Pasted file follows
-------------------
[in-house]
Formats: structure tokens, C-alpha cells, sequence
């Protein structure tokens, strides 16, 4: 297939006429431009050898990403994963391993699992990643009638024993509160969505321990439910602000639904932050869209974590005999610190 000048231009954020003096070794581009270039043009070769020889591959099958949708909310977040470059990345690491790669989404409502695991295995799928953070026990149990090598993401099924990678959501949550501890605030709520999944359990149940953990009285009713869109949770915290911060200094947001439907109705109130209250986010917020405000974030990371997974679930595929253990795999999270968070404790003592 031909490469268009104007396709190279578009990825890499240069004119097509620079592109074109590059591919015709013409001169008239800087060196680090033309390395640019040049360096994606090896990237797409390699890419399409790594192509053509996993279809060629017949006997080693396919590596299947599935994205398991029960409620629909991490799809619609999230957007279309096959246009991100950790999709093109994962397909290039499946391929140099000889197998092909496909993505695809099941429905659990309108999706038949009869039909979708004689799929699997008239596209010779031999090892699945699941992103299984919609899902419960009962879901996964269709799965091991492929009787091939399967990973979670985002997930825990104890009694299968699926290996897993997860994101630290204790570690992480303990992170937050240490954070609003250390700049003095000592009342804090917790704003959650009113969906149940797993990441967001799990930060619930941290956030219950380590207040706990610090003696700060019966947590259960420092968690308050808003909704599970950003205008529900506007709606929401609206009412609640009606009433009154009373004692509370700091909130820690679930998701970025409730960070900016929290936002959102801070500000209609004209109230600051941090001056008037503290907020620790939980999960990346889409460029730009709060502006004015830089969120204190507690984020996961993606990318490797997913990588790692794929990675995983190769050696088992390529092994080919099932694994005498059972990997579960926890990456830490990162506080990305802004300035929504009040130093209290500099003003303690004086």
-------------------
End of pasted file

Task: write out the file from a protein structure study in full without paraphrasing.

[in-house]
Formats: structure tokens, C-alpha cells, sequence
């Protein structure tokens, strides 16, 4: 297939006429431009050898990403994963391993699992990643009638024993509160969505321990439910602000639904932050869209974590005999610190 000048231009954020003096070794581009270039043009070769020889591959099958949708909310977040470059990345690491790669989404409502695991295995799928953070026990149990090598993401099924990678959501949550501890605030709520999944359990149940953990009285009713869109949770915290911060200094947001439907109705109130209250986010917020405000974030990371997974679930595929253990795999999270968070404790003592 031909490469268009104007396709190279578009990825890499240069004119097509620079592109074109590059591919015709013409001169008239800087060196680090033309390395640019040049360096994606090896990237797409390699890419399409790594192509053509996993279809060629017949006997080693396919590596299947599935994205398991029960409620629909991490799809619609999230957007279309096959246009991100950790999709093109994962397909290039499946391929140099000889197998092909496909993505695809099941429905659990309108999706038949009869039909979708004689799929699997008239596209010779031999090892699945699941992103299984919609899902419960009962879901996964269709799965091991492929009787091939399967990973979670985002997930825990104890009694299968699926290996897993997860994101630290204790570690992480303990992170937050240490954070609003250390700049003095000592009342804090917790704003959650009113969906149940797993990441967001799990930060619930941290956030219950380590207040706990610090003696700060019966947590259960420092968690308050808003909704599970950003205008529900506007709606929401609206009412609640009606009433009154009373004692509370700091909130820690679930998701970025409730960070900016929290936002959102801070500000209609004209109230600051941090001056008037503290907020620790939980999960990346889409460029730009709060502006004015830089969120204190507690984020996961993606990318490797997913990588790692794929990675995983190769050696088992390529092994080919099932694994005498059972990997579960926890990456830490990162506080990305802004300035929504009040130093209290500099003003303690004086």